But Barthes' text is complicated, and tough to understand fully on a first, or even a second, go. Now that we've talked about the essay a lot, many of you have come to a different "sense" of what it's finally about. (This I know because I've now talked with a number of you about the questions you have had about Barthes' argument.) This means that Barthes' text was hard to "get," but, since part of what we do when we re-read is actually revise--change--our first reading, it also begins to suggest that what we call "reading" is, as a process, more complicated than it often seems. In many ways, one could even say that when you first "read" Barthes you didn't actually "read" Barthes at all. You read AT Barthes, but in a way that echoes what all of us do when trying to read something that is very new and different: you were both reading Barthes, and yet NOT reading Barthes at the same time.
Which brings us back to Bayard. I don't remember all of what we talked about lo these many weeks ago. I was coming down with the flu, and the next few weeks were a blur. But had I been fully conscious, I would have suggested to you that one of the things that makes HTTABYHR a harder read than it should be is its title.
For much of Bayard's book isn't really about NOT reading. Rather, it's about how complicated the process of reading really is, and how rarely readers actually think very hard about reading's complications. Thus a more accurate title for Bayard's book might have been: Why You Rarely Read Books in the Way You Think You Do, And How You Go On To Talk About Them Anyway.
So I'm interested in hearing from you on Tuesday about what has, or what has not, changed in your reading of Bayard as a result of the conversations we've had over the past 4 weeks. We've introduced a series of theoretical conversational topics: the social construction of the self, the idea of the canon, the slipperiness of truth, identity politics, the "death" of the author and the birth of the reader.
And that last--the birth of the reader--has also enabled us to begin a conversation about what, exactly, a "reader" is. Barthes has one idea, Rabinowitz another (or more properly "others"--since he has more than one!), Radway still another. Said and Spivak, too, have things to tell us about readers--though not as directly as the other folks. For his part, Bayard changes the conversation a little, focusing less on "readers" than on "reading"--but the issues he wants to raise are connected. Or so my claim goes. I look forward to hearing what you have to say about all this on Tuesday.
Writing: Actually, you can take your pick. Write either on:
a. Questions you still have. What are the concepts and formulations that you have trouble sorting out here, and (include this, too) what is your best guess about what they contribute to B's argument?
b. We ended the Spivak class with a quick exercise in the way the questions "What, Why, and So What" can help you pull together the work you have done in sorting out what a difficult text has to say. For Tuesday's response paper, get as far as you can on an explanation of the What, the Why and the So What of these first two chapters.
MIDTERM REWRITE EXERCISE: See Midterm Excerpts
Reading: No new reading--just re-reading Spivak in order to answer at least one of the questions below. (If you want to read the Kipling story she critiques, you can find it at:
Writing: pick one of the following questions generated in class to answer as you re-read Spivak's article:
1. Explain the significance of the following terms:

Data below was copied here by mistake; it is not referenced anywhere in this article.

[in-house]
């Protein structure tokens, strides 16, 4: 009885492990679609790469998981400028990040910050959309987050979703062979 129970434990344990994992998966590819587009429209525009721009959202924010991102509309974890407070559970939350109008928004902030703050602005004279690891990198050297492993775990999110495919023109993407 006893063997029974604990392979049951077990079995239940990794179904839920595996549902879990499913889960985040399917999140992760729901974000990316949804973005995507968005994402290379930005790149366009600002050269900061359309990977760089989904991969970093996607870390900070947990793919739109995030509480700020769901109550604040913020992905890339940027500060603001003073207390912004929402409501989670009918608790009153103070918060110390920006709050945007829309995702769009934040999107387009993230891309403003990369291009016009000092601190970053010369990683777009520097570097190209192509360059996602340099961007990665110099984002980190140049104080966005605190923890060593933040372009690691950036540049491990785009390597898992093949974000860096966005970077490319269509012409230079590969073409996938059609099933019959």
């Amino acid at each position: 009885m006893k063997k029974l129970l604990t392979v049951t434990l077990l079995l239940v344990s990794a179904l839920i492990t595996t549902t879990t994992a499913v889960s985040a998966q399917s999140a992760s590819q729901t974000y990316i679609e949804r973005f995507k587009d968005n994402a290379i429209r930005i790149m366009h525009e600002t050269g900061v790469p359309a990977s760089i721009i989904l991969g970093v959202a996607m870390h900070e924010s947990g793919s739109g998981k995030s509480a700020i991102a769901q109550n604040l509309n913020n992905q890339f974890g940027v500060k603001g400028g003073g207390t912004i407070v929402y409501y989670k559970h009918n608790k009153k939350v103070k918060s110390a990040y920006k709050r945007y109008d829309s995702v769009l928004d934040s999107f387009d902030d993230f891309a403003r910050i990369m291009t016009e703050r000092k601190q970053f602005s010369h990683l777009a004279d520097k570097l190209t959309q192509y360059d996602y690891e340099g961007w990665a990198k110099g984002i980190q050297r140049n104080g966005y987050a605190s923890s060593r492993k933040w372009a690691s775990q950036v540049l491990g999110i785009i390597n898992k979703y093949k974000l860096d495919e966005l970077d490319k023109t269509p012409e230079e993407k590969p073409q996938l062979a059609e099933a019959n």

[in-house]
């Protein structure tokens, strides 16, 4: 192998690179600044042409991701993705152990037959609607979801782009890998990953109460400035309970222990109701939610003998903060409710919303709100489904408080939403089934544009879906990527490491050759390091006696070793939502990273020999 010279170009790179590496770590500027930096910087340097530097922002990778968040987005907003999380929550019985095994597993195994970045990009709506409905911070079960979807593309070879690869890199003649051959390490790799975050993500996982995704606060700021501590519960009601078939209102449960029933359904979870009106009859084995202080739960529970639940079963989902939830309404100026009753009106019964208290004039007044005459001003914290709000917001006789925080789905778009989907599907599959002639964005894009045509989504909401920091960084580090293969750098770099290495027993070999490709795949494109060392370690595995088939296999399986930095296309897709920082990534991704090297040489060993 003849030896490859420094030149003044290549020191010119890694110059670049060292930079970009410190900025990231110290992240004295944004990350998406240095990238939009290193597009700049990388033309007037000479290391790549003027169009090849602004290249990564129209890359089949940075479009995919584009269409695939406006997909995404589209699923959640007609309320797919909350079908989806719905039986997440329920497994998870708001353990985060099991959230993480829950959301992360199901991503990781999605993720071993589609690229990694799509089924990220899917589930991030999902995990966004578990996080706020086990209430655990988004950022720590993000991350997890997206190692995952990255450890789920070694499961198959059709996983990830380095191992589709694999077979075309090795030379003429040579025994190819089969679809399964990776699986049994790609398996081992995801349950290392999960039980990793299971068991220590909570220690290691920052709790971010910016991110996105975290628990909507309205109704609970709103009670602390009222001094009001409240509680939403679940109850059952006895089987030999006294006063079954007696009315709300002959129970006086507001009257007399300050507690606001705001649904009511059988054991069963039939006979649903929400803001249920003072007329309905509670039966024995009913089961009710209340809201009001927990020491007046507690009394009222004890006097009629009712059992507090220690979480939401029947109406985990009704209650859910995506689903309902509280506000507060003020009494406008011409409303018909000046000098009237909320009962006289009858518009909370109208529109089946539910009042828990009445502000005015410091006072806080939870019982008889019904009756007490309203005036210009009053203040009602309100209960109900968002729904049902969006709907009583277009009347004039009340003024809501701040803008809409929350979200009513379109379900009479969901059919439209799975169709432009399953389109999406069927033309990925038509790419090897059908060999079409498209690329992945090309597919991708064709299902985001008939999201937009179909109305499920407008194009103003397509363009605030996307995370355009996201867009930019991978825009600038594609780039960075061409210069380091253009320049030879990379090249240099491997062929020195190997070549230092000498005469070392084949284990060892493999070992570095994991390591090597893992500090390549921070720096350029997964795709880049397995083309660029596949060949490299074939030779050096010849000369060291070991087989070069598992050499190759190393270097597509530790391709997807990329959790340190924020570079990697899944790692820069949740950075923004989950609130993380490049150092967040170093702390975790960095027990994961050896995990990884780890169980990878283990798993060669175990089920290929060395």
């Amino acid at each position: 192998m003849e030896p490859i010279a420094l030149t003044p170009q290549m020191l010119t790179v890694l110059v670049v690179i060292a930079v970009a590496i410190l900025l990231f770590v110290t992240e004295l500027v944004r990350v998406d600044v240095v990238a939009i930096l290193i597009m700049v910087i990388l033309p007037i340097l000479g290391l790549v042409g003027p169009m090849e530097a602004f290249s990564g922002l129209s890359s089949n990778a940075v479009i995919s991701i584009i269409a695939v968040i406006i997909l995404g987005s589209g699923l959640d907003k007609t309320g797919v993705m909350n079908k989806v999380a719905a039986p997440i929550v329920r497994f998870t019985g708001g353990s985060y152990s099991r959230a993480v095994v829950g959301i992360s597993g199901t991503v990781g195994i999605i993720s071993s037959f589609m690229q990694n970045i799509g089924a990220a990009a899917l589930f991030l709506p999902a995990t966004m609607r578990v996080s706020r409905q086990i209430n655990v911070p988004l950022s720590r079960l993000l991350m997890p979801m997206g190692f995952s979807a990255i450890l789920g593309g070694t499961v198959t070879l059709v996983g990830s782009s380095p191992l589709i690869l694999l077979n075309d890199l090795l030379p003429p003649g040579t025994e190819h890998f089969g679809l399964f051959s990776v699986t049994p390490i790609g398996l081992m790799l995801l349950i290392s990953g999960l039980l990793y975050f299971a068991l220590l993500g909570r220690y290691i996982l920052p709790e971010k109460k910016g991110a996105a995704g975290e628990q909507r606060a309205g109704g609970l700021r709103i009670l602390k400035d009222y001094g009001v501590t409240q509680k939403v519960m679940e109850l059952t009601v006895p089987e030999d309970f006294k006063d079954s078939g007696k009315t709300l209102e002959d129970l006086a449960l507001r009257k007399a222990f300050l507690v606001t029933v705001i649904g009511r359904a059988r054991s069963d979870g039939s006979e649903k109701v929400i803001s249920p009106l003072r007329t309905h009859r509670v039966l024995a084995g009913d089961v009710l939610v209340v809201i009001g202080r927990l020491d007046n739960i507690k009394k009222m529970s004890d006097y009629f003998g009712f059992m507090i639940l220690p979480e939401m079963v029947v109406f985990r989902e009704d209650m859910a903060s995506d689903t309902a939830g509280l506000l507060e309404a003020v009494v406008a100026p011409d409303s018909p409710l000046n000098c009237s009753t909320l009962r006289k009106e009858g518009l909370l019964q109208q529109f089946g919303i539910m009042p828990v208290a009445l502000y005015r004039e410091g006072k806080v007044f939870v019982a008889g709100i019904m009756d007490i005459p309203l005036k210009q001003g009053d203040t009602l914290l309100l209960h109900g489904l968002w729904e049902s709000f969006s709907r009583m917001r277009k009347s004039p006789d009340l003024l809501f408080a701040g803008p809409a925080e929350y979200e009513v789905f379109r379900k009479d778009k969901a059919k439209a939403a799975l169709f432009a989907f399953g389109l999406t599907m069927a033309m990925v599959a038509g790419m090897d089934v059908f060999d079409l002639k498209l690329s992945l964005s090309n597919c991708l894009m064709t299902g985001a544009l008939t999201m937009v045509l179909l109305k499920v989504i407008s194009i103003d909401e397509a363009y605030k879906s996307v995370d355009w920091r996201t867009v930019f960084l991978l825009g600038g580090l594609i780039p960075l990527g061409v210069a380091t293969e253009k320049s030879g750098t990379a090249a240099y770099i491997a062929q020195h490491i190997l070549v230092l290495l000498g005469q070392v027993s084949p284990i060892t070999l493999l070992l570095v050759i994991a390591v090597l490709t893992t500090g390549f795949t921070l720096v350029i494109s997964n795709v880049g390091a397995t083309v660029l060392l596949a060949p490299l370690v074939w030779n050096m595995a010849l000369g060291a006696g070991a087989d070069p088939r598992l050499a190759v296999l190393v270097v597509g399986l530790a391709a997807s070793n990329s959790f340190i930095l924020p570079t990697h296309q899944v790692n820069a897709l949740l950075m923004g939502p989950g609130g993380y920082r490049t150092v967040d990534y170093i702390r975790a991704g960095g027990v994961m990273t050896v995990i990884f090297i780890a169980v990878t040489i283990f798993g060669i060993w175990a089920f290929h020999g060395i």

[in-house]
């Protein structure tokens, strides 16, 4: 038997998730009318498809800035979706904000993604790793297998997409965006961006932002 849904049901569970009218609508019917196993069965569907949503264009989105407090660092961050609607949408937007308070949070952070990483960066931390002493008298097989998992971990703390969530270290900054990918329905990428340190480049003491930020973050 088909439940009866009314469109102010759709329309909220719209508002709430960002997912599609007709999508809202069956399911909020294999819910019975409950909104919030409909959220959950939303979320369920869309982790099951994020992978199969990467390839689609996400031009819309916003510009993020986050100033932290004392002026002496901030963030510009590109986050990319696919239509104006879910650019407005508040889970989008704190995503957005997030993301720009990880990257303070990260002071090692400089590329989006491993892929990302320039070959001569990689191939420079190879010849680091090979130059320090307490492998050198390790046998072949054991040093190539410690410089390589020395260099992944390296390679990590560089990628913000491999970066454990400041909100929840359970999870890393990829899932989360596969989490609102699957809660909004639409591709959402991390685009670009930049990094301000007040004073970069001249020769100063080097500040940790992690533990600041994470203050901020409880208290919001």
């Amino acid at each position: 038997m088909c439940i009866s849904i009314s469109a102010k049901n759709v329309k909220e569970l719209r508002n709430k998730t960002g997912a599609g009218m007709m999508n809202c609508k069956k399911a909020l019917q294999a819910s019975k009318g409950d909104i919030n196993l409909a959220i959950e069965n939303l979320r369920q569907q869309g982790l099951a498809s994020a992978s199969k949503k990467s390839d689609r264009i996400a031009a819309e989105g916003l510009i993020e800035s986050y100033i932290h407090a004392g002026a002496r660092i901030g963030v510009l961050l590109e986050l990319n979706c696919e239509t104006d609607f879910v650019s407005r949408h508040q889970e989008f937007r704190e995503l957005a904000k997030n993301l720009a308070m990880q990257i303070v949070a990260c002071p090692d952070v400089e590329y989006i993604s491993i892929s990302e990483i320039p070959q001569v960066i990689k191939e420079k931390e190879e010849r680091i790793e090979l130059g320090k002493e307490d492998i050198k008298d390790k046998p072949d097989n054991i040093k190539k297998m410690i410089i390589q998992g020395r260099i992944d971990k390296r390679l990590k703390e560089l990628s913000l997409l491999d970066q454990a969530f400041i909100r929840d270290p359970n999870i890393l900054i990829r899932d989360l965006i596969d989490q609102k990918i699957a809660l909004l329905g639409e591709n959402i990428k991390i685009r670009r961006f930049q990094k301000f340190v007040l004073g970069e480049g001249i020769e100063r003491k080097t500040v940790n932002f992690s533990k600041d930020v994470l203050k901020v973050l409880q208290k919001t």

2. How does Spivak's theory of translation as violation connect with her critique of U.S. feminist academia?
3. What is a straight-forward way of distinguishing between politics of identity and politics of knowledge? Which would Spivak favor?
4. We understand the literary discourse surrounding Spivak's article, but what is the historical feminist discourse that she is responding to?
5. How does Spivak address truth and in what ways does it relate to feminism?
6. What is the connection between imperialism and feminism?
7. Is it even possible for lanuage to include/incorporate the "other's" (non-white/non-female)'s point of view?
Reading: Gayatri Chakravorty Spivak, "Imperialism and Sexual Difference." (On electronic reserve. You can access this essay by logging in to your MyUW page and then clicking on the "View Course Reserves" link in the "My Class Resources" dialogue box.)
Writing: This is the most difficult reading of the quarter--and you may just find yourself wondering what the heck she's on about at places. Spivak actually made her reputation by being the translator from French to English of Jacques Derrida's famous work On Grammatology. Unsurprisingly, then, she is very taken by Derridean deconstruction--a down-and-dirty explanation of which might go as follows: every use of language, in spite of what may seem its ability to represent the world truly, actually is finally unstable. Indeed, the notion one can state truth is something of a self-deception. What one does is make an effort to say something true, but that very statement itself depends upon language structures that necessarily distort one's effort to represent truth. Some of these distortions are easier to see than others--she begins this essay by summarizing feminist arguments that destabilize traditional ways of talking about literature. Instead of declaring truths that apply to men and women alike, traditional modes of discourse privilege men's experience and minimize, falsify, or even ignore women's experience. Spivak endorses that conclusion, but immediately goes on to caution that the succeeding feminist effort to speak truth, while to be admired for its breaking free of traditional bias, runs the danger of failing to understand that its own new truths are also, as all truths are, similarly subject to the claim that they minimize or falsify things.